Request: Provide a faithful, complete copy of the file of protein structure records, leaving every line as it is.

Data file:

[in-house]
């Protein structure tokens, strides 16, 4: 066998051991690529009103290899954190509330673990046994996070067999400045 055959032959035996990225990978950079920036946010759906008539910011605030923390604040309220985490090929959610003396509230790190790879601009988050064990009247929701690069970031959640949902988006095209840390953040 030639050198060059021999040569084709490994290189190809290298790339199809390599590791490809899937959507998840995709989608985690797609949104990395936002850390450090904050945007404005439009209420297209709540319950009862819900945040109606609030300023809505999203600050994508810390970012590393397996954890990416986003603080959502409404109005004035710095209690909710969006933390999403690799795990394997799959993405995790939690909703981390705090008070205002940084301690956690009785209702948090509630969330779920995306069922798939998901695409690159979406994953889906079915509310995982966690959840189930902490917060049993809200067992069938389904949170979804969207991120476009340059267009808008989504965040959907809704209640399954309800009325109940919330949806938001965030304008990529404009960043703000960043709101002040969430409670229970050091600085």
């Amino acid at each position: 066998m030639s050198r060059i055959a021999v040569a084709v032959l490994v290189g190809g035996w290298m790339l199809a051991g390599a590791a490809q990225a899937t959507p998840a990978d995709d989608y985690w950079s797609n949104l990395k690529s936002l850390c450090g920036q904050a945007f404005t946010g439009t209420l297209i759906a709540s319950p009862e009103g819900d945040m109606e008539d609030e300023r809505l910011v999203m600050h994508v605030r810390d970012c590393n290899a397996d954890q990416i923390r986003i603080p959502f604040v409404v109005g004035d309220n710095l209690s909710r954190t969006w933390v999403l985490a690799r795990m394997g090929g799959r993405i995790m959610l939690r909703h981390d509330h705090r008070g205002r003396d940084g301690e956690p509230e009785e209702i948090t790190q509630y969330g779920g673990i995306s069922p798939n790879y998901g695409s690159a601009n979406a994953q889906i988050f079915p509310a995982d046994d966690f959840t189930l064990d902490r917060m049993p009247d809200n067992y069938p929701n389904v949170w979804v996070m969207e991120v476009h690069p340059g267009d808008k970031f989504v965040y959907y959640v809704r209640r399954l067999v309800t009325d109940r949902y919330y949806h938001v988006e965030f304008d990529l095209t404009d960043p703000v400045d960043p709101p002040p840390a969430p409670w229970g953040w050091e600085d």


[in-house]
């Protein structure tokens, strides 16, 4: 066998051991690529009103290899954190509330673990046994996070067999400045 055959032959035996990225990978950079920036946010759906008539910011605030923390604040309220985490090929959610003396509230790190790879601009988050064990009247929701690069970031959640949902988006095209840390953040 030639050198060059021999040569084709490994290189190809290298790339199809390599590791490809899937959507998840995709989608985690797609949104990395936002850390450090904050945007404005439009209420297209709540319950009862819900945040109606609030300023809505999203600050994508810390970012590393397996954890990416986003603080959502409404109005004035710095209690909710969006933390999403690799795990394997799959993405995790939690909703981390705090008070205002940084301690956690009785209702948090509630969330779920995306069922798939998901695409690159979406994953889906079915509310995982966690959840189930902490917060049993809200067992069938389904949170979804969207991120476009340059267009808008989504965040959907809704209640399954309800009325109940919330949806938001965030304008990529404009960043703000960043709101002040969430409670229970050091600085």
């Amino acid at each position: 066998m030639s050198r060059i055959a021999v040569a084709v032959l490994v290189g190809g035996w290298m790339l199809a051991g390599a590791a490809q990225a899937t959507p998840a990978d995709d989608y985690w950079s797609n949104l990395k690529s936002l850390c450090g920036q904050a945007f404005t946010g439009t209420l297209i759906a709540s319950p009862e009103g819900d945040m109606e008539d609030e300023r809505l910011v999203m600050h994508v605030r810390d970012c590393n290899a397996d954890q990416i923390r986003i603080p959502f604040v409404v109005g004035d309220n710095l209690s909710r954190t969006w933390v999403l985490a690799r795990m394997g090929g799959r993405i995790m959610l939690r909703h981390d509330h705090r008070g205002r003396d940084g301690e956690p509230e009785e209702i948090t790190q509630y969330g779920g673990i995306s069922p798939n790879y998901g695409s690159a601009n979406a994953q889906i988050f079915p509310a995982d046994d966690f959840t189930l064990d902490r917060m049993p009247d809200n067992y069938p929701n389904v949170w979804v996070m969207e991120v476009h690069p340059g267009d808008k970031f989504v965040y959907y959640v809704r209640r399954l067999v309800t009325d109940r949902y919330y949806h938001v988006e965030f304008d990529l095209t404009d960043p703000v400045d960043p709101p002040p840390a969430p409670w229970g953040w050091e600085d």